New Foot Locker concept is powered by local culture
Foot Locker has long been a standby shoe store in shopping malls throughout the states. But the chain is ramping up efforts to send U.S. sneaker fans flocking to a standalone experiential store concept, a strategy that it’s already piloted abroad.
Foot Locker announced the opening of its new Power Store concept in the metro Detroit area (its first in the U.S.) last week. The retailer envisions the store as a hub for local sneaker culture, art, music and sports. The store, decorated with art from a local artist, will host community-oriented events like panel discussions and Q&As with DJs and rappers about various cultural and artistic topics. It will also feature exclusive products created by local designers geared toward an urban audience. The Power Store in Detroit is the first of 12 slated to open globally throughout 2019, with U.S. locations announced for Los Angeles, New York and Philadelphia. Currently there are Power Stores in London, Liverpool and Hong Kong.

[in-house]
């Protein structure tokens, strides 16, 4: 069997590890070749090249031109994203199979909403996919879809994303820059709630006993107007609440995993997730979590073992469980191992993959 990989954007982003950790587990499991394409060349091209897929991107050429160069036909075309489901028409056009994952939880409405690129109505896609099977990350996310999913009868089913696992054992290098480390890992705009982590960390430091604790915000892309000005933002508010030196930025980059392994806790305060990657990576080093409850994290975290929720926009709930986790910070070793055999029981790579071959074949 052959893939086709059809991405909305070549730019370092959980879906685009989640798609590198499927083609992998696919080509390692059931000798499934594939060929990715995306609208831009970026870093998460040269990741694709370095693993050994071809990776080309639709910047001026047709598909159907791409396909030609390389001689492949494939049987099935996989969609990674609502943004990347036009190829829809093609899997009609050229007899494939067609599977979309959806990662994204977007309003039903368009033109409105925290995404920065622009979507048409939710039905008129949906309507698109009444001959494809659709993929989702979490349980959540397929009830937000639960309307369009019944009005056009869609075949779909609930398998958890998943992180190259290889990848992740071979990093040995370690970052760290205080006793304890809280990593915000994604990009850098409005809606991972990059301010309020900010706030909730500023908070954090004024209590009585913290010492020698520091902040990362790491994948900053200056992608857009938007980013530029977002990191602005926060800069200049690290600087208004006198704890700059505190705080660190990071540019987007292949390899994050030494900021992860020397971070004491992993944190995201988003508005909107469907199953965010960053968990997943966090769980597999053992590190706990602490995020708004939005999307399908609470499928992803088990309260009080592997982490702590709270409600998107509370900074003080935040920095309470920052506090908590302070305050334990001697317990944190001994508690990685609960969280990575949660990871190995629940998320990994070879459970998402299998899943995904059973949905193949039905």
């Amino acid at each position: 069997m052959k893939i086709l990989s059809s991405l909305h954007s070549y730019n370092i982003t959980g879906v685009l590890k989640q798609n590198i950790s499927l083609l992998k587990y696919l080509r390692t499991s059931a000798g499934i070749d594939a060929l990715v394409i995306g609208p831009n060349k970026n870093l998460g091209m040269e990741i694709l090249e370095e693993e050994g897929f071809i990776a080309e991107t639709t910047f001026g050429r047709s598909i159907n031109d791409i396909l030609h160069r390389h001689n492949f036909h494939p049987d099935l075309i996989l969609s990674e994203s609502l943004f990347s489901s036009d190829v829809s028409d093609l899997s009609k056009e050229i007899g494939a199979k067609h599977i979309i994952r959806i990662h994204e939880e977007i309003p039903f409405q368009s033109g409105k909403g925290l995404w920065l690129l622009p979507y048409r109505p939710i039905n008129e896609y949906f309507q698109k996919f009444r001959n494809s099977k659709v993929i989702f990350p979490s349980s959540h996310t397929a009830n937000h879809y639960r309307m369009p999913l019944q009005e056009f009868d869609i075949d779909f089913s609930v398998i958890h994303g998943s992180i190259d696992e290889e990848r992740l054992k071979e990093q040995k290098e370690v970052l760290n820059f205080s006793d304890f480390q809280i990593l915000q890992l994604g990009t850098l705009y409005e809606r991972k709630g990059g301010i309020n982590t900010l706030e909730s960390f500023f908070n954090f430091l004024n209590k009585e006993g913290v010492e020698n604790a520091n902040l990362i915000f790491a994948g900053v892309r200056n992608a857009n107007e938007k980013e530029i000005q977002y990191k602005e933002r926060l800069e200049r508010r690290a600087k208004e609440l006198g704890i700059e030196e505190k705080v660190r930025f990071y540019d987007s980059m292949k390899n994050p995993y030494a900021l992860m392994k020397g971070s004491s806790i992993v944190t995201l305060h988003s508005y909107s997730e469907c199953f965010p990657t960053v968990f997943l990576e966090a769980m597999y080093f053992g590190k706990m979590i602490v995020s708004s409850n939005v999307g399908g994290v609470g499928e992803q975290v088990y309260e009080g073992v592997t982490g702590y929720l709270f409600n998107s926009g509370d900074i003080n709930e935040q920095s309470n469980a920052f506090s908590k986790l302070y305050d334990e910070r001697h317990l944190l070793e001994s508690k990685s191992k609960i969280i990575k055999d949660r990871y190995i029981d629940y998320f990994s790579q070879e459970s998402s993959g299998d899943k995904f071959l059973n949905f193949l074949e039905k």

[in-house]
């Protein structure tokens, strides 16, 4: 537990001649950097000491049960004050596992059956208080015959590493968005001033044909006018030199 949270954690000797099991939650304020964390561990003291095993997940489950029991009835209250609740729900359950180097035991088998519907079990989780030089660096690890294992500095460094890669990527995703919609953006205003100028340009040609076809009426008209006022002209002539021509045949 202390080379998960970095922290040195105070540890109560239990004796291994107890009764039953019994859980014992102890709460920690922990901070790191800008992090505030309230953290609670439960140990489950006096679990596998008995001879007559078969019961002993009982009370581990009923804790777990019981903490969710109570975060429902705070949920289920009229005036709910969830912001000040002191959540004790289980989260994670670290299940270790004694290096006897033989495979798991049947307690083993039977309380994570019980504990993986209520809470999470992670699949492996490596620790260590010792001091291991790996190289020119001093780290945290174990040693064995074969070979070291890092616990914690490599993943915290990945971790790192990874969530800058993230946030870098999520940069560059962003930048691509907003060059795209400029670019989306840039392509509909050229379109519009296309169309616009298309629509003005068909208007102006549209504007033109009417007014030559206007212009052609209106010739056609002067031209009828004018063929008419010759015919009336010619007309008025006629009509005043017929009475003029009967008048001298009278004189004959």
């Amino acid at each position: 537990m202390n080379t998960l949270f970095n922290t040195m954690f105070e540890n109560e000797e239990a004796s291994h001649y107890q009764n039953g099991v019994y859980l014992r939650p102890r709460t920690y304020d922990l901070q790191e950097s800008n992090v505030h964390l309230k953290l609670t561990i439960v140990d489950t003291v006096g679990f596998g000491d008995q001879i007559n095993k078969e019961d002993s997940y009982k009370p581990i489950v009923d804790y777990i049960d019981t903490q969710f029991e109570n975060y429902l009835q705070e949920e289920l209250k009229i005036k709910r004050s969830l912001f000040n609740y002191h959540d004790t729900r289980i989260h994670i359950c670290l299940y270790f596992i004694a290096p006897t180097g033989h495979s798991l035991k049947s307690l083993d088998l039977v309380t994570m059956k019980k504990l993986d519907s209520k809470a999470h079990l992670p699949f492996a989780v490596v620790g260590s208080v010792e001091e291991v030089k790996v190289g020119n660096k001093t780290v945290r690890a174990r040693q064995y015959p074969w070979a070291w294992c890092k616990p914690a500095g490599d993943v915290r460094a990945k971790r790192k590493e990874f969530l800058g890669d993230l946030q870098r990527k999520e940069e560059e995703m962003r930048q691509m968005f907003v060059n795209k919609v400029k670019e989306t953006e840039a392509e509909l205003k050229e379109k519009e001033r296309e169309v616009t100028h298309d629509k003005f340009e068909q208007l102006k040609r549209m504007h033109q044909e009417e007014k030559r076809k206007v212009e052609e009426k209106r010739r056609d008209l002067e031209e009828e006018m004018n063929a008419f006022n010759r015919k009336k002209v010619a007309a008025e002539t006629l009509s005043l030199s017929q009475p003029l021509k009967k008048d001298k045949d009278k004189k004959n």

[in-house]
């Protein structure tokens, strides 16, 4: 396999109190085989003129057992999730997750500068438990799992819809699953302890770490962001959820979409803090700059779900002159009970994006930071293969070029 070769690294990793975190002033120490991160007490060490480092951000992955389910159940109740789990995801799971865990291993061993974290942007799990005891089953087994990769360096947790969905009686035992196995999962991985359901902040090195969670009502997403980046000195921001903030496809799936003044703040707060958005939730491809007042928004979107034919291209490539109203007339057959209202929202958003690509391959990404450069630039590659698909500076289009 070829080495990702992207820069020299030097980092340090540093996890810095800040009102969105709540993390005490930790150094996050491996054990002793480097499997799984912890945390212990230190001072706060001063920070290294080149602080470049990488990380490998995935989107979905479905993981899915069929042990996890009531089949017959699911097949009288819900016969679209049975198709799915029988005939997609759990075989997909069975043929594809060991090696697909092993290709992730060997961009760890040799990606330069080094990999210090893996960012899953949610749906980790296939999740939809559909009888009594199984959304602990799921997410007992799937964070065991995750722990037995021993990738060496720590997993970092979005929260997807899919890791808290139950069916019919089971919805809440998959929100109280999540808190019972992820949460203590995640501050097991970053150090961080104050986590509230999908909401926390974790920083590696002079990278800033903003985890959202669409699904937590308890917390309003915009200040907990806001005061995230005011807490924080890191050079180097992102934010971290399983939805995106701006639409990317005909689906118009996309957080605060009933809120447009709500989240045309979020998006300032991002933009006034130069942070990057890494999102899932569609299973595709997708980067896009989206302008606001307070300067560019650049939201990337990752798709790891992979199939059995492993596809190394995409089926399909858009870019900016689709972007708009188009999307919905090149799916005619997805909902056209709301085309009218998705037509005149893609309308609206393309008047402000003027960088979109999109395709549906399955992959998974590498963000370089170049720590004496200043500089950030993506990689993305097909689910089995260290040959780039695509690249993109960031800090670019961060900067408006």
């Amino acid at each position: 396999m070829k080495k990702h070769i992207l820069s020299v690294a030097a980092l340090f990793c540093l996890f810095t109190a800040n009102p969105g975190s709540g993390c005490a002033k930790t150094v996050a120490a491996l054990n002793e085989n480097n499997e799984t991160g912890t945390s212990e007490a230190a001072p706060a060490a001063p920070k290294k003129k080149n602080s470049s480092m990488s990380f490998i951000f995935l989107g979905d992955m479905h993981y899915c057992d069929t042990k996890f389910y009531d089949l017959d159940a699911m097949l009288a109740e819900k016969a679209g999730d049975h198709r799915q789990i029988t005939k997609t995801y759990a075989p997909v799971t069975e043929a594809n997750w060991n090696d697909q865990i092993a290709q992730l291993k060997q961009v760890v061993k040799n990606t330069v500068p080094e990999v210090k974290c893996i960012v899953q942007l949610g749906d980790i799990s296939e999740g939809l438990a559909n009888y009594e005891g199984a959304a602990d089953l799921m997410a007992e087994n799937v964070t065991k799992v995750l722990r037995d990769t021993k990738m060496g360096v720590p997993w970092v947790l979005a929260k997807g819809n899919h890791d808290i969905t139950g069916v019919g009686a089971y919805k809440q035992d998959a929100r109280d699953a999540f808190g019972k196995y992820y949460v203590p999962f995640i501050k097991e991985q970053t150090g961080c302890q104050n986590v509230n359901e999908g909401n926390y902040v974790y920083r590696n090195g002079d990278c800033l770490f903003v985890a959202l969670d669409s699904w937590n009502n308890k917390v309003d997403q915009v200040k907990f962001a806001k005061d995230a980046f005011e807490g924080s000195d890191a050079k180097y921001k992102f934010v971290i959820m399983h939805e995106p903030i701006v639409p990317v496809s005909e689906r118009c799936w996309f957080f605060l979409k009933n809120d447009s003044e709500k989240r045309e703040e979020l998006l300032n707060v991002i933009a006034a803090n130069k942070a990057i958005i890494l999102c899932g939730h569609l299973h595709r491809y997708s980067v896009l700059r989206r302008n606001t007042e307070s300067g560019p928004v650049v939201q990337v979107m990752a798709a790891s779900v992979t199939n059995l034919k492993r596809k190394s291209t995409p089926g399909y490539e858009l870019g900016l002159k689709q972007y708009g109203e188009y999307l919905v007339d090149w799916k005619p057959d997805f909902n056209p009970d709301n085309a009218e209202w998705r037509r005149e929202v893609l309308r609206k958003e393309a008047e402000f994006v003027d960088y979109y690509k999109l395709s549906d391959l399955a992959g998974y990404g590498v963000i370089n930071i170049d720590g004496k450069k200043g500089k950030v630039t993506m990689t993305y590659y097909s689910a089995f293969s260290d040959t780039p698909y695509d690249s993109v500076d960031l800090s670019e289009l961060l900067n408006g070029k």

Many of the big shoe brands have been working to attract the “sneakerhead” subculture of athletic shoe enthusiast and collectors. Nike, Adidas, Puma and others have all been debuting exclusive and customizable products and finding new high-tech ways to turn product releases into experiential events. Foot Locker is one retailer that has joined sneaker brands in courting sneakerheads. For instance, the chain hosted an Augmented Reality (AR) scavenger hunt last year in Los Angeles for the newly-released Nike LeBron James shoe.
Even inside the mall, Foot Locker has been taking steps to differentiate itself as a retailer with the interests of serious sneakerheads at heart. The chain has begun partnering with some of the biggest sneaker and sportswear brands to open single-brand store locations. For instance, under its Footaction banner, Foot Locker operates a concept called Flight 23 which sells only Jordan-branded products.
But it’s apparent that the chain is pivoting away from the shopping mall. Last year, it announced the closure of more than 100 locations, mostly in malls that it characterized as deteriorating, according to Forbes.
THE QUESTION IS: Will Foot Locker succeed with standalone experiential concepts in the U.S. rather than with a mall focus? What will Foot Locker have to do to keep the experience interesting for customers and are there regions where these stores might perform better or worse?
Source: Matthew Stern, RetailWire.com